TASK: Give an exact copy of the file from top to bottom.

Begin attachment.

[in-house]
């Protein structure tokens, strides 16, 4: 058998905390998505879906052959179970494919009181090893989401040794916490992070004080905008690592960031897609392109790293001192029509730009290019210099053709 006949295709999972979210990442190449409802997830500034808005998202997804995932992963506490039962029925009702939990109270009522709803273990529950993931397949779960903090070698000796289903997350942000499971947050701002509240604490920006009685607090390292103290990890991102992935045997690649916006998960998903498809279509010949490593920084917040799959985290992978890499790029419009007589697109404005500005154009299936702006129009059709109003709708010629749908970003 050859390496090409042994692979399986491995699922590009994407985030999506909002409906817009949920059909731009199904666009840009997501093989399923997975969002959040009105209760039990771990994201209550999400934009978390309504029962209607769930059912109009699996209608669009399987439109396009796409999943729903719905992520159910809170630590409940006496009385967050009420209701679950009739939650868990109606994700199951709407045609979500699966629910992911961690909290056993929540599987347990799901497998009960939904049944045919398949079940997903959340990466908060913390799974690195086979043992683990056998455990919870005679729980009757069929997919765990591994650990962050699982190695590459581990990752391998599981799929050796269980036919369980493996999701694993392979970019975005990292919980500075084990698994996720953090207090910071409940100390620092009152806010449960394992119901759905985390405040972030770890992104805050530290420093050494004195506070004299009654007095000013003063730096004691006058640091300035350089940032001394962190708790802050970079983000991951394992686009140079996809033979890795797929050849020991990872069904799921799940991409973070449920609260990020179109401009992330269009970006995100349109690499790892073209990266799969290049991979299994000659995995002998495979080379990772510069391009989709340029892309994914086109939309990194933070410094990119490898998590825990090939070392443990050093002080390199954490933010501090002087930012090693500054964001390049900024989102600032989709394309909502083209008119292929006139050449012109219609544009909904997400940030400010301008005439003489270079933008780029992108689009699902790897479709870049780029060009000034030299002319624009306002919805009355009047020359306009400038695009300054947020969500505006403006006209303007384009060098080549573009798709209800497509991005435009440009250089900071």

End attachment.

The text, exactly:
[in-house]
């Protein structure tokens, strides 16, 4: 058998905390998505879906052959179970494919009181090893989401040794916490992070004080905008690592960031897609392109790293001192029509730009290019210099053709 006949295709999972979210990442190449409802997830500034808005998202997804995932992963506490039962029925009702939990109270009522709803273990529950993931397949779960903090070698000796289903997350942000499971947050701002509240604490920006009685607090390292103290990890991102992935045997690649916006998960998903498809279509010949490593920084917040799959985290992978890499790029419009007589697109404005500005154009299936702006129009059709109003709708010629749908970003 050859390496090409042994692979399986491995699922590009994407985030999506909002409906817009949920059909731009199904666009840009997501093989399923997975969002959040009105209760039990771990994201209550999400934009978390309504029962209607769930059912109009699996209608669009399987439109396009796409999943729903719905992520159910809170630590409940006496009385967050009420209701679950009739939650868990109606994700199951709407045609979500699966629910992911961690909290056993929540599987347990799901497998009960939904049944045919398949079940997903959340990466908060913390799974690195086979043992683990056998455990919870005679729980009757069929997919765990591994650990962050699982190695590459581990990752391998599981799929050796269980036919369980493996999701694993392979970019975005990292919980500075084990698994996720953090207090910071409940100390620092009152806010449960394992119901759905985390405040972030770890992104805050530290420093050494004195506070004299009654007095000013003063730096004691006058640091300035350089940032001394962190708790802050970079983000991951394992686009140079996809033979890795797929050849020991990872069904799921799940991409973070449920609260990020179109401009992330269009970006995100349109690499790892073209990266799969290049991979299994000659995995002998495979080379990772510069391009989709340029892309994914086109939309990194933070410094990119490898998590825990090939070392443990050093002080390199954490933010501090002087930012090693500054964001390049900024989102600032989709394309909502083209008119292929006139050449012109219609544009909904997400940030400010301008005439003489270079933008780029992108689009699902790897479709870049780029060009000034030299002319624009306002919805009355009047020359306009400038695009300054947020969500505006403006006209303007384009060098080549573009798709209800497509991005435009440009250089900071």